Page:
5 Reasons Fiber Optics Should Be Your Best Friend

Have you ever considered how fiber optic technology might benefit your application? Here are five reasons why fiber optic interconnects should be your go-to high-speed data solution:

1. Fiber optic interconnects are fast. Really fast. A university in Scandinavia recently demonstrated communication speeds of 43 terabits per second across a single fiber strand using a single transmitter/receiver pair. This type of speed would allow an entire 1 TB hard drive to be downloaded in under a fifth of one second. With this bandwidth, you could download all 726 Star Trek franchise television episodes and 11 Star Trek movies (in HD) in under a second. You could download the entirety of the English Wikipedia database (5,237,627 articles at the time this article was written) with complete edit history in uncompressed XML format in about two seconds. Even outside academia fiber optics are moving a lot of data every day; the fastest commercially available single fiber interconnect system operates at 100 Gbps (gigabits-per-second) Ethernet, and the IEEE (the organization that defines Ethernet specifications) is working on standards that will define 400 Gbps and 1 Tbps (terabits-per-second) across the fiber.

2. Fiber optic interconnects are smaller and lighter. A fiber optic glass strand is typically about 125 microns in diameter – a mile-long piece of this glass would weigh just under two ounces! In a standard installation scenario, this fiber strand will be protected by lightweight, non-metallic protective cable elements such as aramid (the same material as bullet-proof vests) and high-performance protective jacketing. Even with all of this protection, a typical fiber optic cable will only weigh in at about 15 pounds per mile of cable.

3. Fiber optic interconnects are efficient. Whether it’s the fuel an aircraft burns to haul around the miles of cable that make up its various interconnect systems or the power a transceiver consumes to drive a signal across a cable, fiber optics are more efficient than other forms of interconnect. Even the energy required to construct fiber optic elements is less compared to copper, aluminum or other cable types. Any way you look at it fiber optics are green.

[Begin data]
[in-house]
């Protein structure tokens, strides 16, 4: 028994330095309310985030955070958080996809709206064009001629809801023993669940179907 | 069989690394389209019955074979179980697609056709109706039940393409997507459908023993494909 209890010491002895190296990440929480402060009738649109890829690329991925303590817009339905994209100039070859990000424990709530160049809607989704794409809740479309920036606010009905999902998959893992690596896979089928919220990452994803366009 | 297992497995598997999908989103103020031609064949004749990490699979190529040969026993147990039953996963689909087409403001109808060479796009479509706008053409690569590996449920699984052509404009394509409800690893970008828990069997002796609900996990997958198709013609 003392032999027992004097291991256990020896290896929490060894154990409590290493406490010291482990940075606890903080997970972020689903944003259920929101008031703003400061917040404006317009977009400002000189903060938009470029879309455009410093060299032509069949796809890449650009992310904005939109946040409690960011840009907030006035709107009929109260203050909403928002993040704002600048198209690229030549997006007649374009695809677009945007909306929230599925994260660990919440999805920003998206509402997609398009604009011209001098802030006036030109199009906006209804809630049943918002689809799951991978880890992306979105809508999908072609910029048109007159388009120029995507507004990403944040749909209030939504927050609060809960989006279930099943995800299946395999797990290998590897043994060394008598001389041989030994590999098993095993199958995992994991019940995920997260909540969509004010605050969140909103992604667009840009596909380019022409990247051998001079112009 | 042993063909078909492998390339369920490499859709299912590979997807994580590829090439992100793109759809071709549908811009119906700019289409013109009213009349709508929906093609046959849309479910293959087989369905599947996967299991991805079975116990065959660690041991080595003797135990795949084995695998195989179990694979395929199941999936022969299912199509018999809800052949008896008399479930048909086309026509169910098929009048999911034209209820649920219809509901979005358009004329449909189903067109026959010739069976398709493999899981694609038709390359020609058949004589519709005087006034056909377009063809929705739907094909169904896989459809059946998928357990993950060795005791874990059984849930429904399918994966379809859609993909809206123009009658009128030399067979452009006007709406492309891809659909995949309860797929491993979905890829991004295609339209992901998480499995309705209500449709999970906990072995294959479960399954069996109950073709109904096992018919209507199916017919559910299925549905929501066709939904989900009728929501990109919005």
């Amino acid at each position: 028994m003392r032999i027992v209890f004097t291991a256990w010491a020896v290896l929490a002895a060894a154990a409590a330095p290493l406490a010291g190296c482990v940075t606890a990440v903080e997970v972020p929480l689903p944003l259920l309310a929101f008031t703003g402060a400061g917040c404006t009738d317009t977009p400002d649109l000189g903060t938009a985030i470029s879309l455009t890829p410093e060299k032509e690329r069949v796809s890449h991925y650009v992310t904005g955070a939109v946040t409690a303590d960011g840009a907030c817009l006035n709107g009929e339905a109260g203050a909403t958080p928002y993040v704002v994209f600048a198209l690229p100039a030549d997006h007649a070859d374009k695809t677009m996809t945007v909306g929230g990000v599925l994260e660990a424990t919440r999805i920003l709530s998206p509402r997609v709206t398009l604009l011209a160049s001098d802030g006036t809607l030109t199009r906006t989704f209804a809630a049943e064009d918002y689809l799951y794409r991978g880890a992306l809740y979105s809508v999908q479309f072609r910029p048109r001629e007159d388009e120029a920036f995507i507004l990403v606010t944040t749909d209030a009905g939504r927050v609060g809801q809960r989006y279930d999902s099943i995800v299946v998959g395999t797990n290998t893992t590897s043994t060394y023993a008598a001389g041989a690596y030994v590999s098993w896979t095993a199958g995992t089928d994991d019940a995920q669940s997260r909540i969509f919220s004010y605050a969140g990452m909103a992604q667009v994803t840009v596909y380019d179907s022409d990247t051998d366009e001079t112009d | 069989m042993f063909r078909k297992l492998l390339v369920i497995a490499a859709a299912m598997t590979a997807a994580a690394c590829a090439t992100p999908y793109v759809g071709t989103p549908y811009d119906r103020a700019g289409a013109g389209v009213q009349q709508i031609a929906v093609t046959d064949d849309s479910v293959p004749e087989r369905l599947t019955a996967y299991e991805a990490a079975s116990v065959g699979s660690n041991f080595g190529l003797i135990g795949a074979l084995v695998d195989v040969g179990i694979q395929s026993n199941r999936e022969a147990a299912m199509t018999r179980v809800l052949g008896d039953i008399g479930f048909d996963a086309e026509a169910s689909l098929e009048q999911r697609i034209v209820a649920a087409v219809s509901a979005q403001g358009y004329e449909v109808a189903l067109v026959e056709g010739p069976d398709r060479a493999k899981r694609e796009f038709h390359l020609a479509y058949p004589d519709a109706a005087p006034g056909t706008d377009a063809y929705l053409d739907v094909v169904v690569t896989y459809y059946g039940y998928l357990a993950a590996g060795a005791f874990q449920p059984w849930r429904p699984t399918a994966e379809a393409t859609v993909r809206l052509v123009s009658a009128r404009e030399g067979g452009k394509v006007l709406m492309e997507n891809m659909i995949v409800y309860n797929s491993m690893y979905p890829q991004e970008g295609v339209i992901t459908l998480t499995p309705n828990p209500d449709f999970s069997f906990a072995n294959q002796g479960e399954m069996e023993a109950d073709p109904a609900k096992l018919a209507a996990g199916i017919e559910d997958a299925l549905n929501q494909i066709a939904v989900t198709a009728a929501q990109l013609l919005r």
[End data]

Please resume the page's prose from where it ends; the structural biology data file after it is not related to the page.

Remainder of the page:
4. Fiber optic interconnects are robust. Although there are some aspects of fiber optic interconnects that are specialized and require certain care to properly use and maintain, overall fiber optic interconnects are much more robust than standard electrical interconnects. This ruggedness is why fiber optic cables are broadly utilized in the harshest military, industrial, medical, and aerospace applications. Fiber optic cable is very resistant to the types of damage that affect interconnect systems; it offers very high bending/flexing tolerance, very high-impact and crush resistance, and extremely high tensile strength. Modern fiber optic cable and connectors are designed to withstand the most demanding environments and installation scenarios, whether it’s a satellite operating in the cold vacuum of space, a remote military communications outpost operating in the desert, or a surgeon operating on a heart.

5. Fiber optic interconnects are cost-effective. In terms of Gbps/cost nothing can compare with fiber optics, especially when the cost of overall communication system is taken into account. The future-proofing a passive fiber optic installation offers is practically priceless; Fiber optical cabling does not degrade over time the same way that other wiring types do and the ability to upgrade the equipment operating at either end of a interconnect without having to replace the interconnect itself represents enormous cost savings potential.

Air Electro offers a comprehensive range of rugged and high-performance fiber optic cables and contacts through Carlisle Interconnect Technologies. Carlisle’s fiber-optic products are designed to provide maximum performance in aerospace, military, medical and industrial applications.

Originally posted on: https://www.carlisleit.com/resources/blog/5-reasons-fiber-optics-should-be-your-best-friend

By: Justyna Bednarski

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    I didn’t know an optic glass strand was typically about 125 microns in diameter. That’s very small. Maybe I should get fiber for my internet.

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